The past few years have seen 3-D printing – a process that involves the creation of a three-dimensional object from a pre-conceived design – evolve from a futuristic idea into a multi-billion dollar business, and few industries have benefitted more from this technology than life sciences and health care. 3-D printing has been used to create models of medical devices, body parts and organs that medical professionals can use in planning treatments. For example, the 3-D printing company Stratasys recently debuted its newest printer specializing in the creation of dental applications, including veneer and denture try-ins.
Perhaps the most palpable application of 3-D printing in the health care industry has been through the creation of surgical models. As detailed in a recent article in CNET Magazine, doctors at Miami Children’s Hospital used 3-D printing to create a scale model of a 4-year-old girl’s heart. The girl, who suffers from a life-threatening heart condition, required a complicated and inventive surgery to fix the issue. The physicians were able to use the printed model to plan the surgery, which was ultimately performed successfully on the 4-year-old patient. Similar models have been printed of a stone-obstructed kidney and an infant’s skull, each of which aided doctors in preparation for a successful surgery.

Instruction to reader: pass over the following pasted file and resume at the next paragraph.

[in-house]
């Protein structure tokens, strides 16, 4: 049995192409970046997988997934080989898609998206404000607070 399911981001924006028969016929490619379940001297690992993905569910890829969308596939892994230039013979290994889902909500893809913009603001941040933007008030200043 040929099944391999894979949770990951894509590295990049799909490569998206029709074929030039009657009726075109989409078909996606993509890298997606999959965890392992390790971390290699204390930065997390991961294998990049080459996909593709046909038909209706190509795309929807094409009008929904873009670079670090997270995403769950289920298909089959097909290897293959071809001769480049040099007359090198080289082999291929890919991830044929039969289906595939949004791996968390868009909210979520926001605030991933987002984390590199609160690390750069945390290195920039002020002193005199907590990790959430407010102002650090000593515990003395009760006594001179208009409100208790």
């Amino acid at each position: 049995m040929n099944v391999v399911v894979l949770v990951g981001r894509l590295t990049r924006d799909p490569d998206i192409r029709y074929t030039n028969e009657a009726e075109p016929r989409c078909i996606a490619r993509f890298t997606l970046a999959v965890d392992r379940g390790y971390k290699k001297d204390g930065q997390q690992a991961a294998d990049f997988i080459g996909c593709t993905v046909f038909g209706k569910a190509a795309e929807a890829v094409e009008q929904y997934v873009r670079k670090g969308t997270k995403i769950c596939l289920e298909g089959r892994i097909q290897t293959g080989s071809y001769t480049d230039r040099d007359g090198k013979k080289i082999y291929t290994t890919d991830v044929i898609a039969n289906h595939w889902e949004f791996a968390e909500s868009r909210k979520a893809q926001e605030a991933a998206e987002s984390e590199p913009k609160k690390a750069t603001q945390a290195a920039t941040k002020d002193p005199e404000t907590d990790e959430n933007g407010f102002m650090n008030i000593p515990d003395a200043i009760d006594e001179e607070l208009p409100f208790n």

The surge in 3-D printing does raise speculative questions regarding product liability. Liability questions about this technology are only now being asked, and certainly have not yet been answered. For example, this article in LawyerMade Magazine raises hypotheticals about strict products liability for products created by 3-D printers.
As this new manufacturing technology continues to be adapted and adopted in more and new settings, the novel legal issues will bear watching as they emerge.